In my quest to use more natural products, I switched to a face serum a couple years ago. It felt great on, provided the moisturizing I needed in our dry climate, and smelled amazing. Until the oils went rancid, that is. I generally got through about 3/4 or 2/3 of a bottle before the oils went bad, even using it daily. Although I thoroughly enjoy supporting local, I decided to try my hand at making my own face serum, so I could make very small batches & hopefully waste less in the long run.
To figure out a good face serum for myself, I did some reading. We each have different skin types and needs for our skin health, so it’s worth deciding for yourself, which oil base & essential oils to use. I’ll be sharing my recipe, but you can easily adjust it for different skin types.
Here’s a list of the supplies you will need:
- Small glass bottle with eyedropper lid (10 ml or 25 ml)
- Apricot Kernel Oil (purchased mine from Community Natural Foods) or other carrier oil appropriate for your skin type
- Essential Oils (20-30 drops)
- Dried rose petals (optional)
For my particular blend, I chose essential oils based on skin type, but I also kept in mind scent preferences too. I used Lavender (good for acne & dry skin), Geranium (good for dry, acne, & sensitive skins & preferred scent), Tea Tree (good for acne), and Lemongrass (acne & preferred scent).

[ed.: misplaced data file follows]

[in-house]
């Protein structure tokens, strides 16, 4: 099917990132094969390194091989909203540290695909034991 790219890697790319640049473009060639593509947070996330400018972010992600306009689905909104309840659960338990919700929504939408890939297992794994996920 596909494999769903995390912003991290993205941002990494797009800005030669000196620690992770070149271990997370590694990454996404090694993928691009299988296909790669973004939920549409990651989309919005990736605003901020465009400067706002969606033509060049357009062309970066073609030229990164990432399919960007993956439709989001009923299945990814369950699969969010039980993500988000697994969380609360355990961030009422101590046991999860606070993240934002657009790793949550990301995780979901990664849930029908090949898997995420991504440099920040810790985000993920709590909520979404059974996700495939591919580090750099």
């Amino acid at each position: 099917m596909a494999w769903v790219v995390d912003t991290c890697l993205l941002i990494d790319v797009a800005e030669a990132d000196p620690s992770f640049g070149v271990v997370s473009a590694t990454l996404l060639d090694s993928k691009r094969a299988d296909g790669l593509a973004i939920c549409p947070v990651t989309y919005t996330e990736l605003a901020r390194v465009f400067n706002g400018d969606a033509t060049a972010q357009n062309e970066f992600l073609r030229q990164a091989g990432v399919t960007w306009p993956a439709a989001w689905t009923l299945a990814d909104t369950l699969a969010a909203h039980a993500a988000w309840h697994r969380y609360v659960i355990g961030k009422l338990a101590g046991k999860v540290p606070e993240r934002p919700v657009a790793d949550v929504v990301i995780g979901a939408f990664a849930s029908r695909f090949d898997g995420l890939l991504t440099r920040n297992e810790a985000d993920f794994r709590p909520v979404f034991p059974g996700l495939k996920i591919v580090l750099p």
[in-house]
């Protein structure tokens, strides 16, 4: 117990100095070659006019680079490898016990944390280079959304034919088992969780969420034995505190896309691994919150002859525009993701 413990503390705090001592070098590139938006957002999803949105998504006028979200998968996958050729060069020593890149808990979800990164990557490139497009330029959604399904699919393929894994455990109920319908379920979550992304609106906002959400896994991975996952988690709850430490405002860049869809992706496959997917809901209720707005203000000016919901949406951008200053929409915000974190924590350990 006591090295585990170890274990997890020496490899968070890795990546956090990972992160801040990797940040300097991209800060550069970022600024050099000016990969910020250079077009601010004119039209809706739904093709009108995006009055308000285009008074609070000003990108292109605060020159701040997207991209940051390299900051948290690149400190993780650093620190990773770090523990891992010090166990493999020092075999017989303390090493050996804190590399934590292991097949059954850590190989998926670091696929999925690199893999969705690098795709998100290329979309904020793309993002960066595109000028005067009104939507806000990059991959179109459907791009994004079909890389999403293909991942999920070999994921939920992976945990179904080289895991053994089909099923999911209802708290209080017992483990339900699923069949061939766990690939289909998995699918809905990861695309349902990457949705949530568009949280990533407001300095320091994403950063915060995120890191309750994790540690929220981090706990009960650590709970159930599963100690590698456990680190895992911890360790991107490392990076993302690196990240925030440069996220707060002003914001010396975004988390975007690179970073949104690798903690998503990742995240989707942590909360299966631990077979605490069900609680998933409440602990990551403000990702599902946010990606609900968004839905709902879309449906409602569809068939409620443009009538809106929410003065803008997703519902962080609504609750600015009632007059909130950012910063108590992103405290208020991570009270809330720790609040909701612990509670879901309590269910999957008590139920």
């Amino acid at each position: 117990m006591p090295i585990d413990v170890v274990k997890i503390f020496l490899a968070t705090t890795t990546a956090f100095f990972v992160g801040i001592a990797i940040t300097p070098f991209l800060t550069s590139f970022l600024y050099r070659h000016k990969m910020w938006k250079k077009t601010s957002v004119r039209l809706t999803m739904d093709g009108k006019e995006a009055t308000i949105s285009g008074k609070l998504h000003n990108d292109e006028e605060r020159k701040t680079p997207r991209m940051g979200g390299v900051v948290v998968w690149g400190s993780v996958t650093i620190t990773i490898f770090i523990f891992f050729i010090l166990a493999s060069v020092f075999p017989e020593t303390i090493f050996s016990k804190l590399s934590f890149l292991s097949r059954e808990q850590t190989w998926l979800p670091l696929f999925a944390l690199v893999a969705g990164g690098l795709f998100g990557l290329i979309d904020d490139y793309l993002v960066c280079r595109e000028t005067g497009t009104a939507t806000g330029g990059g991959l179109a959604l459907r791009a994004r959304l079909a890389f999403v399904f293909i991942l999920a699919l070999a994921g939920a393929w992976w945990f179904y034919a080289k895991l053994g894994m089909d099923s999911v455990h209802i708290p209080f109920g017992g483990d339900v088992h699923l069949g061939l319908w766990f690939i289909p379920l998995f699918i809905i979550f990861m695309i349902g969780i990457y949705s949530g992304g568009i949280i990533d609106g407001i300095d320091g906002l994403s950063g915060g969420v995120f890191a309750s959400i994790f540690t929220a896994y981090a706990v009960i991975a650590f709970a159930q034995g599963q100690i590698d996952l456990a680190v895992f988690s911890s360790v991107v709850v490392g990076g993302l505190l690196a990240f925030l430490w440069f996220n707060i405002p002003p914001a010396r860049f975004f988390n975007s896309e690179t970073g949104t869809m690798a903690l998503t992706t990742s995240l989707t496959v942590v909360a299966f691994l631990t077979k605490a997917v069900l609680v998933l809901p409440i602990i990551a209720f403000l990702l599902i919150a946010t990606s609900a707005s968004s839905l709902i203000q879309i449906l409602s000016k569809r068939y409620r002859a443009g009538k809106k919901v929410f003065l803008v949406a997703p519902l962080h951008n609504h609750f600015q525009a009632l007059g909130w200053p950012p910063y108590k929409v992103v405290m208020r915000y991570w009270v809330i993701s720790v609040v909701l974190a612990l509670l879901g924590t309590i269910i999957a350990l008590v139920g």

- 8 drops Lavender
- 8 drops Geranium
- 5 drops Tea Tree
- 5 drops Lemongrass
I had a bunch of dried flowers still around from all my bath & body making at Christmas time, so I decided to put some dried rose petals right into the jar with the oils. Not sure what that will do to the face serum oils over time, but we’ll see. It definitely gave the serum a lovely scent after a few days.
Once all the ingredients are added to the bottle, put the lid on and gently shake to mix. You’ll want to give it a gentle shake each time before use to mix the oils nicely. Then you’re ready to use. Simply put a small drop onto one finger tip, rub across remaining finger tips and gently press into face. I usually start with my nose, cheeks and between my eyebrows, then my chin & forehead. Go from most dry area of the face to least dry.
Happy oiling, friends!